NASA "Beachhead Team" Taking Shape, Lightfoot Optimistic About NASA's Future
NASA Associate Administrator Robert Lightfoot, who will become Acting Administrator on Friday at noon, expressed optimism today about NASA's future under the incoming Trump Administration. During a speech to the Maryland Space Business Roundtable, he also said that some of the Trump landing team members would be staying on at NASA -- the so-called "beachhead team." He did not name names, but elsewhere rumors are circulating about who will end up where, temporarily at least.
Lightfoot emphasized that NASA historically has bipartisan support and while he could not offer any details about the transition, he conveyed certainty that NASA's "enduring purpose" to "discover, explore, develop, and enable" will prevail. He recounted comments from Amazon.com and Blue Origin founder Jeff Bezos at the recent Arthur C. Clarke Foundation awards ceremony where, in response to a question about how did he know what needed to change, Bezos replied that it is just as important to know what needs to stay the same.
In that vein, Lightfoot said that what NASA needs to keep doing is "fostering new discoveries, expanding human knowledge, and pushing humans deeper into space -- I call that our day job." That involves NASA's role in global engagement and diplomacy through international cooperation, in national security through a shared industrial base, in economic development and growth through investments in space technology, in responding to societal challenges with STEM education and assisting developing countries with water purification based on International Space Station systems as an example, and in leadership and inspiration, he said.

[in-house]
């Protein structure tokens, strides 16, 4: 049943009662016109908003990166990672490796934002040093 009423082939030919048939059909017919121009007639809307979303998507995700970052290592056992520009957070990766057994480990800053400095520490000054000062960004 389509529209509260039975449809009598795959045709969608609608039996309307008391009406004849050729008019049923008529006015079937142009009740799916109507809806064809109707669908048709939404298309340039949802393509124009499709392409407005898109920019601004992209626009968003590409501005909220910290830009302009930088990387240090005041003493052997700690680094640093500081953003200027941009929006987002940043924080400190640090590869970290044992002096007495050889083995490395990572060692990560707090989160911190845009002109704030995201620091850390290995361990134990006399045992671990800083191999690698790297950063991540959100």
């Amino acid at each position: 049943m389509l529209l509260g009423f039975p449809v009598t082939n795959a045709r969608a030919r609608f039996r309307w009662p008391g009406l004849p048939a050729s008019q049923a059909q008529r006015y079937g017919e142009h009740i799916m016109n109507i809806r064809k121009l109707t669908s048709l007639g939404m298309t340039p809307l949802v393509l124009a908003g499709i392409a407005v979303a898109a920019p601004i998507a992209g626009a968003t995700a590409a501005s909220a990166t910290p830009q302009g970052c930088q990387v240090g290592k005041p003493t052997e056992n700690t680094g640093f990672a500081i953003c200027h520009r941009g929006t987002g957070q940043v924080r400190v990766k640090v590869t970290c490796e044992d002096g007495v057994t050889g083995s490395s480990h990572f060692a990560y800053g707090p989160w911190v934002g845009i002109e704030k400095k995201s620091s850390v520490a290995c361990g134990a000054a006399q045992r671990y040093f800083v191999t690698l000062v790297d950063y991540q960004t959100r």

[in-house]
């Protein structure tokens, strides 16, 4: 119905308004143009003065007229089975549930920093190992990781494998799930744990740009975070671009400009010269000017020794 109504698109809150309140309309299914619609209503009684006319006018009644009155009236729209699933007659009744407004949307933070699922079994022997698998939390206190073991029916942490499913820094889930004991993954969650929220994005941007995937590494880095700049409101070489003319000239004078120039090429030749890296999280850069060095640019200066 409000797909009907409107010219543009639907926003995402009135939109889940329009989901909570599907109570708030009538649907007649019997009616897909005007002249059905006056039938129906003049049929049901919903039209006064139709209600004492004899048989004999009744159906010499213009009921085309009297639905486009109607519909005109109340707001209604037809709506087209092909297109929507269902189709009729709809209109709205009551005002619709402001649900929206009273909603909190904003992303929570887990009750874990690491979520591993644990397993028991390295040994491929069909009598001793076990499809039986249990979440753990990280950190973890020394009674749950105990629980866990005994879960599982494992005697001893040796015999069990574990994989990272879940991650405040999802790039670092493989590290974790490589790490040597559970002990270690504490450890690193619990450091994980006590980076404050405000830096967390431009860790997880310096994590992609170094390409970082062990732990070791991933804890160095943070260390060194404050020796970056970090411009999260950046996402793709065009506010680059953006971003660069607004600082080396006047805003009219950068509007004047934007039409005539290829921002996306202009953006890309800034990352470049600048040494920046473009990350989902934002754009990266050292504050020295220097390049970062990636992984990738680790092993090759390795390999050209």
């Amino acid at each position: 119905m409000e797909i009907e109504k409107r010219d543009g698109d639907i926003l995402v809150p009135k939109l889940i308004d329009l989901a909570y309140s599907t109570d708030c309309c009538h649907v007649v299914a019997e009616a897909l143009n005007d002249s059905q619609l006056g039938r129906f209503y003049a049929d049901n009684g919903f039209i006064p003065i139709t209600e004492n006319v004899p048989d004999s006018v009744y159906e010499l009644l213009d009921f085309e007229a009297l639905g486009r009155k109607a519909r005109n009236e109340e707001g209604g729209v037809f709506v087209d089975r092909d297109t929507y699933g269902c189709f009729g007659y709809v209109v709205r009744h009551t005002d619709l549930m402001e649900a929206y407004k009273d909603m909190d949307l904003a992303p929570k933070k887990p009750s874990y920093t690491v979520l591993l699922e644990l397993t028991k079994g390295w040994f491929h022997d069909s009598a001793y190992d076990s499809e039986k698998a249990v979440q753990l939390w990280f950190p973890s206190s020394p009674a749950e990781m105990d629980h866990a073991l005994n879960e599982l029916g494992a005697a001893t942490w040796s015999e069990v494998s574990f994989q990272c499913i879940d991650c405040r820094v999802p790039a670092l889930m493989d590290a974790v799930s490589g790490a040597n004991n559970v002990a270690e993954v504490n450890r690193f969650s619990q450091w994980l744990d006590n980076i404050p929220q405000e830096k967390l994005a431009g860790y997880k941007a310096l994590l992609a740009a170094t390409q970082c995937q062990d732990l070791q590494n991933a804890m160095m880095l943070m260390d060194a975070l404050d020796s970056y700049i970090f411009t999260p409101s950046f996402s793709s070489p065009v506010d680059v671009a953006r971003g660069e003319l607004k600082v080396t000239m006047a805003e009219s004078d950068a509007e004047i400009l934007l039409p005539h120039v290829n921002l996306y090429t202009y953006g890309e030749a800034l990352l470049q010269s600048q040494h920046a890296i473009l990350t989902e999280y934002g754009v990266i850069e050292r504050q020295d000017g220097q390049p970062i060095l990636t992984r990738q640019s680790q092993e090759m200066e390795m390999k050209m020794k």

At a meeting last week, NASA Administrator Charlie Bolden expressed optimism about NASA's future. Today, Lightfoot echoed that message, saying "the best is yet to come."
Separately, rumors are floating about who among the Trump transition team's eight members will remain at the agency. One surprise is that the head of NASA's landing team, Chris Shank, may be moving to DOD to work on national security space programs, rather than NASA. Shank began his career in the Air Force and worked at the National Reconnaissance Office (NRO) and Air Force Space Command before joining the House Science Committee and becoming involved in NASA issues. He was a key member of Mike Griffin's team when Griffin was NASA Administrator and many expected him to remain at NASA.
Three landing team members who are rumored to be staying on are Greg Autry (as White House liaison), Rod Liesveld and Jeff Waksman. Two other names that have surfaced are Erik Noble, rumored to be the new White House advisor for NASA, and Brandon Eden. Noble is an atmospheric scientist who worked at NASA's Goddard Institute for Space Studies (GISS) in New York from 2007-2013. According to his LinkedIn page, most recently he was a political data analyst for the Trump campaign's data and voter outreach team. Eden is legislative director for Rep. Steve Knight (R-CA) and has prior experience with other Republican House members, the National Republican Congressional Committee, and Republican National Committee according to his LinkedIn page, which also notes that he was a corporal in the Marine Corps from 2001-2007.
No official announcements have been made about any of these personnel appointments. They are rumors only.
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